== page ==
As everyone knows, I am a diehard Mock Trial fan, and and also a coach. So I figured I would put up a few mock trial closing argument examples. As you know, real prosecutors go on and on, but mock trial competitors are limited to a few minutes. So here goes.
Thank you for your attention in this matter. Ladies and gentlemen, there is a difference between “self defense” and retribution. There is a difference between self-defense and an over-reaction. And there is a difference between what constitutes reasonable doubt, and what amounts to just excuses by the defendant. Ladies and gentlemen of the jury, the defendant provoked the fight that night by his aggressive conduct. The law doesn’t allow a man to pick a fight, and then create the need to then defend himself.
There is a saying that actions speak louder than words. We ask you to judge the defendant by his actions, by what he did that night, not by what he said today in the courtroom. His claims today do not match his actions on that day in question.
We are a nation of laws, and everyone of us must follow those laws. You know what? If you have a problem with someone, you just walk away. Or you can even tell them off. You can tell them “you’re no good” or “you’re a jerk.” You can really say that, because that is freedom of speech. But what you can’t do is lay hands on someone. You can’t punch them, and you can’t slap them. The law doesn’t allow that. And we all live by these laws. I think we all have that temptation sometime in our life, to lash out. But you resist that impulse. Everyone has to do that. It is part of being a grown up. It is part of living in a civilized society. Our system is a system that holds people accountable for things like that. And it is part of what makes this country great.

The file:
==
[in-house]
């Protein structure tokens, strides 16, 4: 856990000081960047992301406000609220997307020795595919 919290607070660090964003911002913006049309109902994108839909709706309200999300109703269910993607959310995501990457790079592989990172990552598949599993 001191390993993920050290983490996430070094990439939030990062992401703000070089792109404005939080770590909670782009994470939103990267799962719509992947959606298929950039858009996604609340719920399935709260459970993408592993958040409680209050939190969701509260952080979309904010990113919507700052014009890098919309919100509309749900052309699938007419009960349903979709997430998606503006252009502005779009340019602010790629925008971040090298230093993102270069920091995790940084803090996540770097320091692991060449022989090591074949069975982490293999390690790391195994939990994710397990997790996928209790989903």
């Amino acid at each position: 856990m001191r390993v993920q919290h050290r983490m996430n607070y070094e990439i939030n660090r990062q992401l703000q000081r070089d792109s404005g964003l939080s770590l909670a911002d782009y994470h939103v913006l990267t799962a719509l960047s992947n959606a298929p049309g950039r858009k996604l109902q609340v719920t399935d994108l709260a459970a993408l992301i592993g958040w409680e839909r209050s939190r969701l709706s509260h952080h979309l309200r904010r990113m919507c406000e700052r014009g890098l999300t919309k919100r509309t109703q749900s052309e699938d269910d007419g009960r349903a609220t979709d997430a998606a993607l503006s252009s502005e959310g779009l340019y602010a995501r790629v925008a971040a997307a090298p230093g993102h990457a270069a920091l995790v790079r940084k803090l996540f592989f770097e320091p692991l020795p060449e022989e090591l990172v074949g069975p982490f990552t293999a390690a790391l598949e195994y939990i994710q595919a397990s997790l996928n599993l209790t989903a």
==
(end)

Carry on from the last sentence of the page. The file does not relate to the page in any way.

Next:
This notion of accountability has a big place in our criminal justice system, that we are all accountable for our actions. Now we don’t always like being held accountable, and we don’t always own up to what we have done, but we all have to face the consequences of our own actions. Everyone of us.
The defense has essentially put the victim on trial, pointing out that the victim is a thief, that the victim is a drug addict. But that doesn’t justify what happened to him. It cannot. We are all entitled to the protection of the laws. Even the victim. I would submit to you that the victim has more in common with us than we might first think. He has hopes and dream like we do, he feels pain like we do, and as you can tell from the hospital photos, he bleeds red like we do. And you know what, I am sure there was never a time when he looked in the mirror that he didn’t wish that he made more of his life than he did. But he didn’t deserve what happened to him. No one deserves that. Maybe he didn’t get the breaks in life that some of us did, or maybe he did and he blew it, and God knows he made a lot of mistakes in his life, but you know what? He has paid for every one of those mistake, every one.
I want to talk about what I need to prove in this case. I also want to talk about what I don’t have to prove. The law says I must prove beyond a reasonable doubt that on or about March 11 th. 2013, that the defendant struck Jack Rain, and did so intentionally, and that there was an absence of self-defense. I don’t have to prove why, what the motive was, or whether the injury was cause by a punch or a kick. Just that an assault occurred. That is what I have to prove. That is it. I don’t have to prove that the defendant is a bad person. And you know what, I maybe couldn’t prove that. This case, no case, is a judgment of a person. Rather it is a judgment of their actions. Maybe the defendant had a bad day, maybe he had too much to drink. And defendant isn’t the first guy who found himself a little trouble on a Saturday night, and he won’t be the last. But I would ask that you find him accountable for what he did. And that is assault in the 4 th degree. Thank you.
(Click here to see the defense response.)